Source: The Hindu
Manifest pedagogy: With the delay in Nirbhaya case verdict and a central government plea for soceity centric guidelines in case of death penalty, different Supreme Court decisions in this regard is important for UPSC mains.
In news: Central government had pushed for faster review of mercy petitions in Nirbhaya case.
Placing it in syllabus: Death penalty in India
Static dimensions: Judgement in the Shatrughan case
- Criticisms against the case during Nirbhaya judgement
- Recommendations made to correct loopholes
Judgement in the case:
- The then Chief Justice P. Sathasivam had delivered the judgement in Shatrughan Chauhan case in 2014.
- The undue delay by President in rejecting mercy to a death row convict amounts to torture.
- Such inordinate and unexplained delay by the President is sufficient in itself to entitle the convict to a commutation.
- The court had refused to fix a certain number of years above which undue delay would amount to torture.
- The crime in question is irrelevant while deciding the effects of keeping a death row prisoner waiting for a decision on his or her mercy petition.
- The suffering that comes with anticipating death on an every day basis for the judges amounted to torture, which was violative of the Right to life under Article 21 of the Constitution.
Criticisms against the case during Nirbhaya judgement:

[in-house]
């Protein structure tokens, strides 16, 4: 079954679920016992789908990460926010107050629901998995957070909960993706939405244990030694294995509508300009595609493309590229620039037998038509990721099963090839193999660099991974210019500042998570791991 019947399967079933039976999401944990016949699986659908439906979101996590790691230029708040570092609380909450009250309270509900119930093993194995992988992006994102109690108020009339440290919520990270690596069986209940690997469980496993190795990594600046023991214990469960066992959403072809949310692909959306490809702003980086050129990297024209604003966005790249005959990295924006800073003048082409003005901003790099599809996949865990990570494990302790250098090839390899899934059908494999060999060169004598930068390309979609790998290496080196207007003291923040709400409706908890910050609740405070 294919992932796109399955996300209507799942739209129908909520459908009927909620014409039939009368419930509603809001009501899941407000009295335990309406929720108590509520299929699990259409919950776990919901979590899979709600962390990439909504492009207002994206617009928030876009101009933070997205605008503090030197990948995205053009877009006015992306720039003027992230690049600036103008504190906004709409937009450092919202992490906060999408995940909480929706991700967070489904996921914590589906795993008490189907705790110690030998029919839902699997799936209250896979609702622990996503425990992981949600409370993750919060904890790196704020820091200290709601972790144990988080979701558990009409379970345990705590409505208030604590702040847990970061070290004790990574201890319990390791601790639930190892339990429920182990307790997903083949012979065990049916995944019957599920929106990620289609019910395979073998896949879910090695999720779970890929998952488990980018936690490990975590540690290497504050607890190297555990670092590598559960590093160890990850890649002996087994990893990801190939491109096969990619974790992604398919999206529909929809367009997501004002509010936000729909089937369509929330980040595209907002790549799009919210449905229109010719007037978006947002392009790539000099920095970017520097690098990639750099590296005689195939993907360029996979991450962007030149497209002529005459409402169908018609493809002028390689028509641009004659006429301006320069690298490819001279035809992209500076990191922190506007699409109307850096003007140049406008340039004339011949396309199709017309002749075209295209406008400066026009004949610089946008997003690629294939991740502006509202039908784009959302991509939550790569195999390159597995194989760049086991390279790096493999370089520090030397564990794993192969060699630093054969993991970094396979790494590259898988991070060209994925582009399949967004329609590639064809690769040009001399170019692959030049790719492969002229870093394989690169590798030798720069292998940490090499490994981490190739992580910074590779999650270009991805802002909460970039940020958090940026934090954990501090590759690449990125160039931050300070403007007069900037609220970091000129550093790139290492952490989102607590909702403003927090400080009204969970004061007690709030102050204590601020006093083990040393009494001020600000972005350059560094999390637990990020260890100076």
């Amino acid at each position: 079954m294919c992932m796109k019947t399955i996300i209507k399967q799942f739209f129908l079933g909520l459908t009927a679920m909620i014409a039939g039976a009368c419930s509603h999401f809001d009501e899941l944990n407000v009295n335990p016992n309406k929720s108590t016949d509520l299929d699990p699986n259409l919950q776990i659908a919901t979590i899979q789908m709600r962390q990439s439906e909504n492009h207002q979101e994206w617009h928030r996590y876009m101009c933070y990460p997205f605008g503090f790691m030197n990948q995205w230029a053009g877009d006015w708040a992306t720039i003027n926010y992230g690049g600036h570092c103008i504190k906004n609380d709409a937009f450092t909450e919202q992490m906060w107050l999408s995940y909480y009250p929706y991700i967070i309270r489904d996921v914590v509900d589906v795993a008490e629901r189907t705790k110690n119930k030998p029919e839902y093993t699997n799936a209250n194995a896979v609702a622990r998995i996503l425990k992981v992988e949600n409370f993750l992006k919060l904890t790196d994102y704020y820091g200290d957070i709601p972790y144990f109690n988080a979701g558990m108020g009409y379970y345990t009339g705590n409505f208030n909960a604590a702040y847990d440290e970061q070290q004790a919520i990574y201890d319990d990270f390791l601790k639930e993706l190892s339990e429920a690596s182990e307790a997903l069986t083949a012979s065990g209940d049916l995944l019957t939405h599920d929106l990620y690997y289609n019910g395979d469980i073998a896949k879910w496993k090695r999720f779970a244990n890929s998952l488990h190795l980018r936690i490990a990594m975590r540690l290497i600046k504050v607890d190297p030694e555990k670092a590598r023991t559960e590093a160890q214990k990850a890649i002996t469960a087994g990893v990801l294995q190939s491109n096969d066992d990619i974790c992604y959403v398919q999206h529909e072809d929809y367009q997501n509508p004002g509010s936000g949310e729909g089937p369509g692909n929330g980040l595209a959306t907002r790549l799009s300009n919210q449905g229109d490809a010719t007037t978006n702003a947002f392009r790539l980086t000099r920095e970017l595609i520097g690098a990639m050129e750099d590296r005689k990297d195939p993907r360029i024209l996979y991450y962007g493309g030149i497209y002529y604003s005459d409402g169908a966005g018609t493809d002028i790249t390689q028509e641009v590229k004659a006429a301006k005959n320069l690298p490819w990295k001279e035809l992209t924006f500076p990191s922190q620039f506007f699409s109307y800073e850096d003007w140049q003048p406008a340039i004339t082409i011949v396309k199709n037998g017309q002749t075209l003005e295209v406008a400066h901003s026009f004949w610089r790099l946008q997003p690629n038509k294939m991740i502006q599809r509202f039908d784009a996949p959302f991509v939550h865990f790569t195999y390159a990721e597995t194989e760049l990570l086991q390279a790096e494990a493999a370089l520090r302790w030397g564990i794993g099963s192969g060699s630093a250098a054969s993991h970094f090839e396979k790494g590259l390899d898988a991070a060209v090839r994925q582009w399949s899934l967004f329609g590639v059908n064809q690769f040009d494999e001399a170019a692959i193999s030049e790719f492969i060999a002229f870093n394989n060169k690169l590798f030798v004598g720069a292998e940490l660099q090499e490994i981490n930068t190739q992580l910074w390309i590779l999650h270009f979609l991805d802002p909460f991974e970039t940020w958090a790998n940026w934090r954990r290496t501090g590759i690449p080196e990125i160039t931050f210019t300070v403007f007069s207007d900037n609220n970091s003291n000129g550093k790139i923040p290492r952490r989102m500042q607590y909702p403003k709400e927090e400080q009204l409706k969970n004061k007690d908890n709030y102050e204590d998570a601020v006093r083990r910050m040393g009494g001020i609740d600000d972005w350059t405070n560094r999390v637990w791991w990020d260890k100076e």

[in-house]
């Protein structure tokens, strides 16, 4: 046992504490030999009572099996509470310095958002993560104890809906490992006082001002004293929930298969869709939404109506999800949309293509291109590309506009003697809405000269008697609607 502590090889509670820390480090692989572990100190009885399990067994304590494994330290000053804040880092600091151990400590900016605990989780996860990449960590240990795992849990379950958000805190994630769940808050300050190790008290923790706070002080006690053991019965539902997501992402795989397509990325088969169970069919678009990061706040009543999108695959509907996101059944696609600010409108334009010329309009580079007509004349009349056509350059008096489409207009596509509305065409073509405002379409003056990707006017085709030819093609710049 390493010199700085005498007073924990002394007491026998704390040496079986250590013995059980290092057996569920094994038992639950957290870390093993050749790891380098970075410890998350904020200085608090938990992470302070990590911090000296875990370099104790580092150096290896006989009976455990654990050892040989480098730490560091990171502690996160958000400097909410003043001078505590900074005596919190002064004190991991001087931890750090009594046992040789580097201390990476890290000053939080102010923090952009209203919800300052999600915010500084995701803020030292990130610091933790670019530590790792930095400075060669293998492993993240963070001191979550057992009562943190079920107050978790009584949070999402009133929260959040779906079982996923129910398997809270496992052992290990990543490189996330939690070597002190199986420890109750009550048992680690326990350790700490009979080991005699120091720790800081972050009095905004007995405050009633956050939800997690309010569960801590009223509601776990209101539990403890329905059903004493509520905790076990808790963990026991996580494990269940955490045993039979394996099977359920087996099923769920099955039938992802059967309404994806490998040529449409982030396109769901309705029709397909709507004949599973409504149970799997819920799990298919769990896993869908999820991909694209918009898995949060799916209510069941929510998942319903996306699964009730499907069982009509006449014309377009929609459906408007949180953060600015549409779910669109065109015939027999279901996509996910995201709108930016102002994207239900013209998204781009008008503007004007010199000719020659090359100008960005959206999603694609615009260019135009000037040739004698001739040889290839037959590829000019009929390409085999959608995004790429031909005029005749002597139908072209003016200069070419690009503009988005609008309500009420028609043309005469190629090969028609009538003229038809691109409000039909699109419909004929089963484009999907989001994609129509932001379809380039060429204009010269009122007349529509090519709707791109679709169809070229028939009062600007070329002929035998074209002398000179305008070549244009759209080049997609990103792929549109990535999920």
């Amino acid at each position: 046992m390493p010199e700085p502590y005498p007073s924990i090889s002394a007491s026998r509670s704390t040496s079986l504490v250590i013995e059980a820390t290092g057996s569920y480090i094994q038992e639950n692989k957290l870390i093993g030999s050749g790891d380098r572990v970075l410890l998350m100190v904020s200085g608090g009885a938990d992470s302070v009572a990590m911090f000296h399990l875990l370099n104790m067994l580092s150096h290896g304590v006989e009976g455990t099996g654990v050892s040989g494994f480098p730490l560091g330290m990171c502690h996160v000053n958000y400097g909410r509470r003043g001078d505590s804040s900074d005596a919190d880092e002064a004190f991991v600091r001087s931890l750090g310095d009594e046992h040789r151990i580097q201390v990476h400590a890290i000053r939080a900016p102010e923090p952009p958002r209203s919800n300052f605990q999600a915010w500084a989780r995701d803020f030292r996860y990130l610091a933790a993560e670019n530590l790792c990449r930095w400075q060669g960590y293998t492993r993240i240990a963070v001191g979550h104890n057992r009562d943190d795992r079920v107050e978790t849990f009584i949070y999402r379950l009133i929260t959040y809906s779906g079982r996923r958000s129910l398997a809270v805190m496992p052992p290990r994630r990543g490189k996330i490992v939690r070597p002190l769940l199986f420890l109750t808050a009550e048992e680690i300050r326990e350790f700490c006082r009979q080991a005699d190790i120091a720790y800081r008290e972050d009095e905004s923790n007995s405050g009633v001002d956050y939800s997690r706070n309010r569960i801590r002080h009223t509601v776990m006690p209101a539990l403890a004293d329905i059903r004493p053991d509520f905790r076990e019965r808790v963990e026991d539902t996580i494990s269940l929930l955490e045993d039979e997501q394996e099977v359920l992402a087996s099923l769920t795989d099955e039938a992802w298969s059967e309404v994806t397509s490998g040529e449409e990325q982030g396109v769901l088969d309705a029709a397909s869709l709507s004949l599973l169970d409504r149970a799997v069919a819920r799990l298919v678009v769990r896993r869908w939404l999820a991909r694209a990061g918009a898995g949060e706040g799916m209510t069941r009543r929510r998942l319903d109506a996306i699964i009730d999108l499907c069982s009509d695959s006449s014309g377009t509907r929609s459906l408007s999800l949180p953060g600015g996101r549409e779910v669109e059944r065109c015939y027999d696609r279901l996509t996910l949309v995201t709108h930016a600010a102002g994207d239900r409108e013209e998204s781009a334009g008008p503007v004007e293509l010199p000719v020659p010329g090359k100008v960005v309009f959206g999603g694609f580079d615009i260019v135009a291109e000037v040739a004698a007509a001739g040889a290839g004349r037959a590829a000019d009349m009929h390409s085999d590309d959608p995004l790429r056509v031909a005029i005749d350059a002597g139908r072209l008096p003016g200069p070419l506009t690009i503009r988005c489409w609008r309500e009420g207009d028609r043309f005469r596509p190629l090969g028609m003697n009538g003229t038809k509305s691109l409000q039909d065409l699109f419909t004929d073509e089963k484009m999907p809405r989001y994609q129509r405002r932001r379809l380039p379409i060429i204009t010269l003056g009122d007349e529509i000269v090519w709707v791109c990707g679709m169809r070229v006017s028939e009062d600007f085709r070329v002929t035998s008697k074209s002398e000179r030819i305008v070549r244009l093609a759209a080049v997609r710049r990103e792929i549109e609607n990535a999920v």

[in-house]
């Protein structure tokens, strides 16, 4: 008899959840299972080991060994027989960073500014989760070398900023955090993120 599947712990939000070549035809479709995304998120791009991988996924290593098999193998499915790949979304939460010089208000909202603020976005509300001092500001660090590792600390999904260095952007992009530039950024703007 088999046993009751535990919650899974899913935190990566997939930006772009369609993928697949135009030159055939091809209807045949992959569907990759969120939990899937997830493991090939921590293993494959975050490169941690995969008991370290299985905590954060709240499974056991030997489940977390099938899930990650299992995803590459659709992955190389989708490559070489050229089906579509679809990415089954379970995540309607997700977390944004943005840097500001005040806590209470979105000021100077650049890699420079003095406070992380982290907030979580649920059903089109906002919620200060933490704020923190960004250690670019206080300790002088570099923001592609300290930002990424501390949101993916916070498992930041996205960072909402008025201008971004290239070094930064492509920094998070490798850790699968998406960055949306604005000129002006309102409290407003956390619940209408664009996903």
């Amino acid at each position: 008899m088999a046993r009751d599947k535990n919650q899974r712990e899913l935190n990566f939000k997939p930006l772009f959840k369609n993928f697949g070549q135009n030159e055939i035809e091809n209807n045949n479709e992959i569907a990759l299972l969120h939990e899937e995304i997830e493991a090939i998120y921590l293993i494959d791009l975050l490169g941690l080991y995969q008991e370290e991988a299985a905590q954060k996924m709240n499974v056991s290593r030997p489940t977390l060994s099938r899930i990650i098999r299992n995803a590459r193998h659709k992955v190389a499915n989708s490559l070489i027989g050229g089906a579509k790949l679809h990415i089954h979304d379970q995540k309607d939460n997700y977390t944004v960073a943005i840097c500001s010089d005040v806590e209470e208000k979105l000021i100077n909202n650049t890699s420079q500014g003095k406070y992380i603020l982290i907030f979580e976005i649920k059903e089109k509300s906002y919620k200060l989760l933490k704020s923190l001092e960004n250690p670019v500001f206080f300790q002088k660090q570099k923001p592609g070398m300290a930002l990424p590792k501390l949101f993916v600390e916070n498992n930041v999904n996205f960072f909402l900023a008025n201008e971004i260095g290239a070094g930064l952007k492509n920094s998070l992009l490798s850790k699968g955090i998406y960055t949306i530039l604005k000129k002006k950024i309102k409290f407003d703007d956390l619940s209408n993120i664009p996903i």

- Due to “deliberate delays” in the execution of four Nirbhaya convicts, the Central government had moved a petition in January, 2020, before the Supreme Court to consider “victim centric” and “society-centric” guidelines.
- The plea by the Ministry of Home Affairs came in the aftermath of the four Nirbhaya convicts separately and repeatedly approaching the courts for one relief or the other.
- Their execution dates were kept on extended for months before they were hanged on March 20, 2020.
- The guidelines laid down in the 2014 judgement of Shatrughan Chauhan case set out provisions for curative plea even after the appeal process at every judicial level and review plea in the Supreme Court.
- The 2014 verdict was blamed as “accused-centric”.
- Hence the government had argued that there have been several instances where the convicts “under the garb of Article 21 took the judicial process for a ride” and sought modification of the guidelines.
- These guidelines did not take into account of irreparable mental trauma, agony and upheaval of the victims and their family members and the deterrent effect which the capital punishment intends to make.
Recommendations made to correct loopholes:
- The rules currently in place call for death penalty to be carried out for all convicts at the same time.
- This, according to the government, allows convicts to move different petitions one after the other and delay the process.
- The MHA, in its plea filed through Solicitor General Tushar Mehta, urged the court to fix a time limit within which the convict of death sentence should file curative petition.
- The 14 day period for mercy plea should be reduced to 7 days.
- If a mercy plea has already been rejected, a death warrant should be issued within the next seven days and execution carried out a week thereafter.
- The pendency of review or curative petitions of his co-convicts would be of no consequence for a man whose mercy plea has been rejected.
Mould your thought: Critically analyse the guidelines laid down by the Supreme Court on death penalty in Shatrughan Chauhan case. How can the loopholes in the judgement be corrected?